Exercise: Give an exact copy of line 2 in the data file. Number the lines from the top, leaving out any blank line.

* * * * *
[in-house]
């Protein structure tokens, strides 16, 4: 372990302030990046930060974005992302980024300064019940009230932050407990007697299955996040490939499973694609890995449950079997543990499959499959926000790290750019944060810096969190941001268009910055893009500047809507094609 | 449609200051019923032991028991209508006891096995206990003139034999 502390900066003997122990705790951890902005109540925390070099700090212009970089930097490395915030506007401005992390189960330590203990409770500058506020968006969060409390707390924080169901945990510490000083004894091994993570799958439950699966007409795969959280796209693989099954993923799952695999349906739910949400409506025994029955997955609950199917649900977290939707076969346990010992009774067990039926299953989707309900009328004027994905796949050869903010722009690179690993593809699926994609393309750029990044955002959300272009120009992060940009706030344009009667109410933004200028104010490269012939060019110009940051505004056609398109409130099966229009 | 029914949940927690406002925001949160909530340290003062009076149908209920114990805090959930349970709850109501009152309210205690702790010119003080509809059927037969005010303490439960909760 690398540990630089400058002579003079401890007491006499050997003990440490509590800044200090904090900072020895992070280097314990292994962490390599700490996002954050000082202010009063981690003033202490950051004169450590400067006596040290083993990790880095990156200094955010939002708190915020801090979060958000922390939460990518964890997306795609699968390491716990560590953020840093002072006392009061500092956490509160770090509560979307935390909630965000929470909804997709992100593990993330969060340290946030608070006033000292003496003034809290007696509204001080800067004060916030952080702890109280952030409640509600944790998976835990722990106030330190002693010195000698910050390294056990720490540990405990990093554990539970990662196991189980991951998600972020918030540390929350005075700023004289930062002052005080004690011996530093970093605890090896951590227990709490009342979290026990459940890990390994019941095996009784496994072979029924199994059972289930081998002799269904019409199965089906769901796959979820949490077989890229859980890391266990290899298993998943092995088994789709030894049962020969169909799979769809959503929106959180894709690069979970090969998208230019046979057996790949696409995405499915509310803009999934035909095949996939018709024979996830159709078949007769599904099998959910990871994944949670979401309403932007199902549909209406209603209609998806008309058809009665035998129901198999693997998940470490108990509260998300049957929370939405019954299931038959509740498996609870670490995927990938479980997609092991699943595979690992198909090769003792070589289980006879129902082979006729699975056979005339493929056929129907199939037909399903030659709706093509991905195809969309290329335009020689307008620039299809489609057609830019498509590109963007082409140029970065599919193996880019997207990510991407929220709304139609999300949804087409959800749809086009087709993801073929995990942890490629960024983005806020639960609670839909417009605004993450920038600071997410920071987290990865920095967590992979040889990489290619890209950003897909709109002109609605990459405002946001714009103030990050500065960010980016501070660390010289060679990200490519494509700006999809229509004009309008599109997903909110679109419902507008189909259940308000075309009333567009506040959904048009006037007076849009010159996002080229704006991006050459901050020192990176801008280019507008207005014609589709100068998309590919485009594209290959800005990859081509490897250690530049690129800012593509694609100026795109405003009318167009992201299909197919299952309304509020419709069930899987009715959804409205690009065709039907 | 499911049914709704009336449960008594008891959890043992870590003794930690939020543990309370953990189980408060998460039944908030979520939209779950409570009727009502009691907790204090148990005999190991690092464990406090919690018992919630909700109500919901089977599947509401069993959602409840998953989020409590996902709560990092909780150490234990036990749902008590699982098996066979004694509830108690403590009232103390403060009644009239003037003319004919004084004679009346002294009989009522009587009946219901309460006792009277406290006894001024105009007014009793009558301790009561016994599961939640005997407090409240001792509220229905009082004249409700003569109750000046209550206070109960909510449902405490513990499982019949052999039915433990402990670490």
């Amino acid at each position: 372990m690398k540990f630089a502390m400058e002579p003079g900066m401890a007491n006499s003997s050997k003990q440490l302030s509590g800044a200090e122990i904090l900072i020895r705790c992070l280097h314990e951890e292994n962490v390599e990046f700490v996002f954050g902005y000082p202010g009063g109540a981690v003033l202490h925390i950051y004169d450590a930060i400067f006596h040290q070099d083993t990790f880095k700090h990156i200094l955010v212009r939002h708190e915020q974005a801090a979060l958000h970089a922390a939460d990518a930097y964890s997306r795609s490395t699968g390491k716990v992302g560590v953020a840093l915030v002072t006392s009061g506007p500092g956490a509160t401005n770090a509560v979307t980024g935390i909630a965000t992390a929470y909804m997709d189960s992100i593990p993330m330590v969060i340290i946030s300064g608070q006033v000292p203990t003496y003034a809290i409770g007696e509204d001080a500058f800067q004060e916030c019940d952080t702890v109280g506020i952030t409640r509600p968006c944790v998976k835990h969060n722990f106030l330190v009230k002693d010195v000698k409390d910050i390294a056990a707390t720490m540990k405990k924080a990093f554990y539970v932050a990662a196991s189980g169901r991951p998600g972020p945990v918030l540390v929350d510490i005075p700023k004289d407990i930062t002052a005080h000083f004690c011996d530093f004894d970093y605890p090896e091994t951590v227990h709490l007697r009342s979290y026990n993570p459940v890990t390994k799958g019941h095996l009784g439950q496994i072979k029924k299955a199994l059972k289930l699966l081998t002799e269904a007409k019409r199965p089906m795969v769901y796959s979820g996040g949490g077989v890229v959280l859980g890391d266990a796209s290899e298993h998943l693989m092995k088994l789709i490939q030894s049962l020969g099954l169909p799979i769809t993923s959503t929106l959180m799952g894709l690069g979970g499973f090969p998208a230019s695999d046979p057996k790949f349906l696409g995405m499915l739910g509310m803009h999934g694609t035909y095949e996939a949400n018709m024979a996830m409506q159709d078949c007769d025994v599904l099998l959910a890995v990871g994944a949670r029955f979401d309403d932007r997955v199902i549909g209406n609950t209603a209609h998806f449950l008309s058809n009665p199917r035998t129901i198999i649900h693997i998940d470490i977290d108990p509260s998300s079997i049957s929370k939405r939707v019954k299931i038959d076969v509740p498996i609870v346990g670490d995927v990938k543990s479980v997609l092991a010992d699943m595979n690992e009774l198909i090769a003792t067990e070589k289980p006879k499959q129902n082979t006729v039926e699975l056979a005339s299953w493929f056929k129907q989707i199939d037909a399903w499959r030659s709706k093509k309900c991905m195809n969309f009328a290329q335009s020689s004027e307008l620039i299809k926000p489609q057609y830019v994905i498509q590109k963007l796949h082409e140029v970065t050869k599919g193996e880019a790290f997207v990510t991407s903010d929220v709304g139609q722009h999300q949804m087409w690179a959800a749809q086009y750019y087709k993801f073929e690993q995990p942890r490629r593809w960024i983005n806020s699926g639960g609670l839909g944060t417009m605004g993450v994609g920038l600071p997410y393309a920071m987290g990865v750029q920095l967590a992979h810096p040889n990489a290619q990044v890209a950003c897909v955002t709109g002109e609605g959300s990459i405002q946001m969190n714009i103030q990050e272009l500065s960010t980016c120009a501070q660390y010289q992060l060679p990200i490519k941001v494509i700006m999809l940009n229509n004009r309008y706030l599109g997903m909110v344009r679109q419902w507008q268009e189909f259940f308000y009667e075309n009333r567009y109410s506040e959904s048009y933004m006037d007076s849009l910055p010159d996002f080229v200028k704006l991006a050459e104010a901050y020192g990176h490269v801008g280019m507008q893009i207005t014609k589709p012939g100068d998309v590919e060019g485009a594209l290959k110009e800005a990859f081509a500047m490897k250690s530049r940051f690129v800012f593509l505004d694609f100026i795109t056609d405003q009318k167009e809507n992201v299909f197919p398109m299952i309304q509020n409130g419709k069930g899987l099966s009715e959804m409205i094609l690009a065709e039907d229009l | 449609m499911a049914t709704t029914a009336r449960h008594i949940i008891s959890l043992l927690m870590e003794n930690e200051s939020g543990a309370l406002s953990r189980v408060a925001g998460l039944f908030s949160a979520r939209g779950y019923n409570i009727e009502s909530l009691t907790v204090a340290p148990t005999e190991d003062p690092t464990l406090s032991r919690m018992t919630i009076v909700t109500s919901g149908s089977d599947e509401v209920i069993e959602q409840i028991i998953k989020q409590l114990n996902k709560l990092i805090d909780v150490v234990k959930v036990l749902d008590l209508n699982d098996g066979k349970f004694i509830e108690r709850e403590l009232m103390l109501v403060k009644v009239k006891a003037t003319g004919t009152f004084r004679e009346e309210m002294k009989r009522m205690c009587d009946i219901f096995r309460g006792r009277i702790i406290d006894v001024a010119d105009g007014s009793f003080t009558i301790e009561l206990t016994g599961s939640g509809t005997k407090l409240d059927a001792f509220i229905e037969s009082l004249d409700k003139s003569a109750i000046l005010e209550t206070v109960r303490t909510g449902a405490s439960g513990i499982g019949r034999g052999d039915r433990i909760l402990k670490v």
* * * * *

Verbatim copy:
């Protein structure tokens, strides 16, 4: 372990302030990046930060974005992302980024300064019940009230932050407990007697299955996040490939499973694609890995449950079997543990499959499959926000790290750019944060810096969190941001268009910055893009500047809507094609 | 449609200051019923032991028991209508006891096995206990003139034999 502390900066003997122990705790951890902005109540925390070099700090212009970089930097490395915030506007401005992390189960330590203990409770500058506020968006969060409390707390924080169901945990510490000083004894091994993570799958439950699966007409795969959280796209693989099954993923799952695999349906739910949400409506025994029955997955609950199917649900977290939707076969346990010992009774067990039926299953989707309900009328004027994905796949050869903010722009690179690993593809699926994609393309750029990044955002959300272009120009992060940009706030344009009667109410933004200028104010490269012939060019110009940051505004056609398109409130099966229009 | 029914949940927690406002925001949160909530340290003062009076149908209920114990805090959930349970709850109501009152309210205690702790010119003080509809059927037969005010303490439960909760 690398540990630089400058002579003079401890007491006499050997003990440490509590800044200090904090900072020895992070280097314990292994962490390599700490996002954050000082202010009063981690003033202490950051004169450590400067006596040290083993990790880095990156200094955010939002708190915020801090979060958000922390939460990518964890997306795609699968390491716990560590953020840093002072006392009061500092956490509160770090509560979307935390909630965000929470909804997709992100593990993330969060340290946030608070006033000292003496003034809290007696509204001080800067004060916030952080702890109280952030409640509600944790998976835990722990106030330190002693010195000698910050390294056990720490540990405990990093554990539970990662196991189980991951998600972020918030540390929350005075700023004289930062002052005080004690011996530093970093605890090896951590227990709490009342979290026990459940890990390994019941095996009784496994072979029924199994059972289930081998002799269904019409199965089906769901796959979820949490077989890229859980890391266990290899298993998943092995088994789709030894049962020969169909799979769809959503929106959180894709690069979970090969998208230019046979057996790949696409995405499915509310803009999934035909095949996939018709024979996830159709078949007769599904099998959910990871994944949670979401309403932007199902549909209406209603209609998806008309058809009665035998129901198999693997998940470490108990509260998300049957929370939405019954299931038959509740498996609870670490995927990938479980997609092991699943595979690992198909090769003792070589289980006879129902082979006729699975056979005339493929056929129907199939037909399903030659709706093509991905195809969309290329335009020689307008620039299809489609057609830019498509590109963007082409140029970065599919193996880019997207990510991407929220709304139609999300949804087409959800749809086009087709993801073929995990942890490629960024983005806020639960609670839909417009605004993450920038600071997410920071987290990865920095967590992979040889990489290619890209950003897909709109002109609605990459405002946001714009103030990050500065960010980016501070660390010289060679990200490519494509700006999809229509004009309008599109997903909110679109419902507008189909259940308000075309009333567009506040959904048009006037007076849009010159996002080229704006991006050459901050020192990176801008280019507008207005014609589709100068998309590919485009594209290959800005990859081509490897250690530049690129800012593509694609100026795109405003009318167009992201299909197919299952309304509020419709069930899987009715959804409205690009065709039907 | 499911049914709704009336449960008594008891959890043992870590003794930690939020543990309370953990189980408060998460039944908030979520939209779950409570009727009502009691907790204090148990005999190991690092464990406090919690018992919630909700109500919901089977599947509401069993959602409840998953989020409590996902709560990092909780150490234990036990749902008590699982098996066979004694509830108690403590009232103390403060009644009239003037003319004919004084004679009346002294009989009522009587009946219901309460006792009277406290006894001024105009007014009793009558301790009561016994599961939640005997407090409240001792509220229905009082004249409700003569109750000046209550206070109960909510449902405490513990499982019949052999039915433990402990670490």